Sunday in Skerries

On Sunday we drove out to Skerries in North County Dublin to visit the monstrously talented children’s book author Niamh Sharkey and her family. It was a cold, bright day. Niamh had warned us to dress warmly; the playground was by the sea.

We must have maneuvered through five roundabouts to get there (the traffic circles in Europe take some getting used to), and at the last one, we wound through a railway underpass so narrow we had no idea it was two-way until nearly getting sideswiped by an oncoming car.

One of the two landmark windmills in Skerries

From Niamh’s kitchen, we could see a giant windmill.

We packed up all the kids (she has three adorable older kids who G & C keep talking about) and followed them to Ardgillan Castle.

Ardgillan Castle

Ardgillan is a gorgeous public park with plenty of (free!) parking. The location was spectacular. Standing at the top of a rolling meadow, we looked down to a line of yew trees flanking the castle. Beyond the castle (technically a country house from the late eighteenth century), lay the turquoise Irish Sea.  The grounds have rose gardens (not yet in bloom), picnic areas, and beautiful walking and cycling paths. They even host children’s parties (giving an entirely new dimension to the princess phenomenon among young children).  Looking north, the velvety Mourne Mountains looked painted by watercolor on the horizon.

You can see the Mourne Mountains to the right of the castle

On the almost 200 acres of grounds, there is a wonderland of a playground. With a pirate ship and a submarine, another perilous rope tree and a zip line, this playground was as state of the art as the one in Malahide, though a bit smaller. How will we ever go back to U.S. playgrounds? Why does North County have such amazing playgrounds?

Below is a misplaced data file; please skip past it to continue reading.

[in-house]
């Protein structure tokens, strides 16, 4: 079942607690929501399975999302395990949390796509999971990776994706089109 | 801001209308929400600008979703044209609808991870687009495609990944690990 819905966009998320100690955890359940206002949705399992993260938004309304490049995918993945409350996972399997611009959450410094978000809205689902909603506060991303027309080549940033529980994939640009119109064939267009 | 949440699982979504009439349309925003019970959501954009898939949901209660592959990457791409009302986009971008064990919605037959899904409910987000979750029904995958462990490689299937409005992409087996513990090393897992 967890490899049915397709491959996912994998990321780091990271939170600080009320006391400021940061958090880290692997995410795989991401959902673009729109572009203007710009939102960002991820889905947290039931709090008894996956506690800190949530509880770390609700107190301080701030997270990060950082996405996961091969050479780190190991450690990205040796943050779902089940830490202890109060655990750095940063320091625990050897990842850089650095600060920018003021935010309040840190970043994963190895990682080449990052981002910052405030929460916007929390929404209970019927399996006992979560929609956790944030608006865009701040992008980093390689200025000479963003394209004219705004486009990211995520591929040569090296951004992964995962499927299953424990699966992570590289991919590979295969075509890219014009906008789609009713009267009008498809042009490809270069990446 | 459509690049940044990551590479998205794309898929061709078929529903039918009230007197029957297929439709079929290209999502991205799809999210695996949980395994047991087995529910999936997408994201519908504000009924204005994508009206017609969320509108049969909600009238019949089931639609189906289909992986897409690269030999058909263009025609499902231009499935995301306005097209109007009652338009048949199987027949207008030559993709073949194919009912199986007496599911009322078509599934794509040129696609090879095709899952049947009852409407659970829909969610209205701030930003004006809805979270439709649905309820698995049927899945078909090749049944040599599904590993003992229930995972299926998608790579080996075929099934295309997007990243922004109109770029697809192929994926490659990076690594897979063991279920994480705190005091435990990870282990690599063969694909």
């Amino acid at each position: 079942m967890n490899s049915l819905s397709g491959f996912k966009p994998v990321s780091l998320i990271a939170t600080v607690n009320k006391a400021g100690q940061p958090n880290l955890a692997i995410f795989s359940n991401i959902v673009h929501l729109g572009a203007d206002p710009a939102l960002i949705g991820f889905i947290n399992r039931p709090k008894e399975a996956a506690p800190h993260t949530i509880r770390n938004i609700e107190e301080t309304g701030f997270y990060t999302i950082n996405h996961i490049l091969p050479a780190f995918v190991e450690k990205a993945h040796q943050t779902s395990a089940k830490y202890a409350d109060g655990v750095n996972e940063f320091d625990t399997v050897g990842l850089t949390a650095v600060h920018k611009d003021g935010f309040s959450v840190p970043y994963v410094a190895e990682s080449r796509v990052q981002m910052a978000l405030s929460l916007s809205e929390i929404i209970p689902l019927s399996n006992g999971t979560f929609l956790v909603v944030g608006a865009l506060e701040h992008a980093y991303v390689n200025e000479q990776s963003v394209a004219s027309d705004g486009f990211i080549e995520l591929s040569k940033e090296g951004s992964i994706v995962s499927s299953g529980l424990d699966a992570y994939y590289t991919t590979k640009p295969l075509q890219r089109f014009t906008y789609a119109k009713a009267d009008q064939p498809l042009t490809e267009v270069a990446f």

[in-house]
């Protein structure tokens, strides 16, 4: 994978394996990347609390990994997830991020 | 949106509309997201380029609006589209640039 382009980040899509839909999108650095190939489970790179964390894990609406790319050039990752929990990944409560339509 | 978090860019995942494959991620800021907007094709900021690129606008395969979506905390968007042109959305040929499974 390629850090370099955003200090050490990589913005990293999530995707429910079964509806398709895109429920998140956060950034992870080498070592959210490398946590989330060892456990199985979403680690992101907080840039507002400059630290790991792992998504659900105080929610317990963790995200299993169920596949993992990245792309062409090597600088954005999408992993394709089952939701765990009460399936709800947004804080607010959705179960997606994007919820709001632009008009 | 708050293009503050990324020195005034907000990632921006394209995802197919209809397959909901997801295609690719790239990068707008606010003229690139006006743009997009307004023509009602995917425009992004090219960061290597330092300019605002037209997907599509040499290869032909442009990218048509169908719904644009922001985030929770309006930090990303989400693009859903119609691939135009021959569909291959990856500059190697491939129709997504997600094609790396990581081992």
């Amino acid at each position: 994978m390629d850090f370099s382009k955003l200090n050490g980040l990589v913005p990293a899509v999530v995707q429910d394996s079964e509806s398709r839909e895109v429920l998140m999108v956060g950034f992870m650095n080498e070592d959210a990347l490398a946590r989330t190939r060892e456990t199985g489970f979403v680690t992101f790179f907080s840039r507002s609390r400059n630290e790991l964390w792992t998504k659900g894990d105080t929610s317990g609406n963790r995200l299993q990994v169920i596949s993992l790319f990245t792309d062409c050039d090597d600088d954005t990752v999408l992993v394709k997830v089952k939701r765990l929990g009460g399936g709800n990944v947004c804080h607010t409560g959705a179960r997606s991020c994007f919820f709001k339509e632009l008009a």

G checks out the view from the playground

On the way back to Niamh’s house for lunch, we drove down hilly roads lined with ivy-covered trees and organic farms out to the road edging Skerries Harbour. Thickets of ragwort banked along the road, pops of yellow as sharp as the sun (the harsh light made for long shadows, despite the place being so photogenic, it was hard to capture in that light). White caps skimmed along the water. The tide was out so the boats in the harbor looked tossed there, keeling over like forgotten toys in the basin.

Who would have thought it'd be hailing a few hours later?

We didn’t explore the village of Skerries on foot but just did a quick drive through.  I would love to go back again (especially when it’s a bit warmer, to get ice cream from the tiny pier-side shack known as “Storm in a Teacup”) to see more and stroll along the beach.  Highly recommend this as a day trip from Dublin with young children. It was about 45 minutes north but it felt a world away.

We had so much fun that the boys missed their nap and we left her house at 4pm, just as our blue sky gave itself over to a dark cloud and hail started.

Niamh gave G his first ukulele lesson

The boys conked out by the time we were on the N1 and C wanted to sleep on Daddy for another hour or so when we got home.

 

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9 thoughts on “Sunday in Skerries

  1. So sweet. I miss kicking around in parks with my kids when they were that age. It was nerve-wracking then, trying to keep an eye on both of them, making sure they didn’t fall off the slide and such, but now, of course, I miss it.

    • I think with the rope tree and zip line, even the older kids’ parents are a bit wracked. There’s no getting to the top of the tree without climbing up there oneself! But it is nice that we could spend almost no money at this stage and go to different playgrounds around Ireland and the boys would be thrilled.

  2. Hi glad to see the blog back, we have missed seeing what you & the family have been doing. I agree it looks like a great place, for warmer temps. M

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